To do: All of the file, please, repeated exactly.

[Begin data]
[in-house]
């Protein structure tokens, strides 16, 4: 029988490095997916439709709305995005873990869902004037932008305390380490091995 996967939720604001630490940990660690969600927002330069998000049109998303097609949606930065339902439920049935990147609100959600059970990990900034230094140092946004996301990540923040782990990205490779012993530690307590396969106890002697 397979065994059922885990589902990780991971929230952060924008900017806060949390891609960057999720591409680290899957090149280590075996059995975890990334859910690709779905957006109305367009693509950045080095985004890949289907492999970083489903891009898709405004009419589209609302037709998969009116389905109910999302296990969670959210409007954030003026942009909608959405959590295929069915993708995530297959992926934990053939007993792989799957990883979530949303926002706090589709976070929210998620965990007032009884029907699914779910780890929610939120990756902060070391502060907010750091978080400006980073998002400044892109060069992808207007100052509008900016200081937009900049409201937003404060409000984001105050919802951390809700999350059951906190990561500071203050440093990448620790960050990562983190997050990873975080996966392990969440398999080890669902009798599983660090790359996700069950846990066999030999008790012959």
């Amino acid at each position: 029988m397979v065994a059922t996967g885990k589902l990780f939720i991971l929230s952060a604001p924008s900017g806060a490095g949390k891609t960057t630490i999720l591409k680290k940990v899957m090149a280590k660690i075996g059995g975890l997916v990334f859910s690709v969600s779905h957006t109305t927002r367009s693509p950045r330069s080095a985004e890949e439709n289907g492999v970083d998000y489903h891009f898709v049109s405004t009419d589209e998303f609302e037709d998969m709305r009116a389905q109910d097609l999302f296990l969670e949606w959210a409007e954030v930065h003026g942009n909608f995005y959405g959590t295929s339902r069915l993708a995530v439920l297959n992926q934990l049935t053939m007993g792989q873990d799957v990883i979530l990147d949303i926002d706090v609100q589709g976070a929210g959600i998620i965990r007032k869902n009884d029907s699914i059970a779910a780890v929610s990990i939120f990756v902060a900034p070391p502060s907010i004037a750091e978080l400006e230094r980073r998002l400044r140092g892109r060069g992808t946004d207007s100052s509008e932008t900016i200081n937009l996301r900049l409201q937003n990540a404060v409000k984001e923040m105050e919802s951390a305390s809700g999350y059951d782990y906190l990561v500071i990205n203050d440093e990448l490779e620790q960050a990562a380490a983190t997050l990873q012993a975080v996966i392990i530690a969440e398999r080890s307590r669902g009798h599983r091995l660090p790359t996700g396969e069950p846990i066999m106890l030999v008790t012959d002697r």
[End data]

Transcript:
[in-house]
């Protein structure tokens, strides 16, 4: 029988490095997916439709709305995005873990869902004037932008305390380490091995 996967939720604001630490940990660690969600927002330069998000049109998303097609949606930065339902439920049935990147609100959600059970990990900034230094140092946004996301990540923040782990990205490779012993530690307590396969106890002697 397979065994059922885990589902990780991971929230952060924008900017806060949390891609960057999720591409680290899957090149280590075996059995975890990334859910690709779905957006109305367009693509950045080095985004890949289907492999970083489903891009898709405004009419589209609302037709998969009116389905109910999302296990969670959210409007954030003026942009909608959405959590295929069915993708995530297959992926934990053939007993792989799957990883979530949303926002706090589709976070929210998620965990007032009884029907699914779910780890929610939120990756902060070391502060907010750091978080400006980073998002400044892109060069992808207007100052509008900016200081937009900049409201937003404060409000984001105050919802951390809700999350059951906190990561500071203050440093990448620790960050990562983190997050990873975080996966392990969440398999080890669902009798599983660090790359996700069950846990066999030999008790012959």
């Amino acid at each position: 029988m397979v065994a059922t996967g885990k589902l990780f939720i991971l929230s952060a604001p924008s900017g806060a490095g949390k891609t960057t630490i999720l591409k680290k940990v899957m090149a280590k660690i075996g059995g975890l997916v990334f859910s690709v969600s779905h957006t109305t927002r367009s693509p950045r330069s080095a985004e890949e439709n289907g492999v970083d998000y489903h891009f898709v049109s405004t009419d589209e998303f609302e037709d998969m709305r009116a389905q109910d097609l999302f296990l969670e949606w959210a409007e954030v930065h003026g942009n909608f995005y959405g959590t295929s339902r069915l993708a995530v439920l297959n992926q934990l049935t053939m007993g792989q873990d799957v990883i979530l990147d949303i926002d706090v609100q589709g976070a929210g959600i998620i965990r007032k869902n009884d029907s699914i059970a779910a780890v929610s990990i939120f990756v902060a900034p070391p502060s907010i004037a750091e978080l400006e230094r980073r998002l400044r140092g892109r060069g992808t946004d207007s100052s509008e932008t900016i200081n937009l996301r900049l409201q937003n990540a404060v409000k984001e923040m105050e919802s951390a305390s809700g999350y059951d782990y906190l990561v500071i990205n203050d440093e990448l490779e620790q960050a990562a380490a983190t997050l990873q012993a975080v996966i392990i530690a969440e398999r080890s307590r669902g009798h599983r091995l660090p790359t996700g396969e069950p846990i066999m106890l030999v008790t012959d002697r």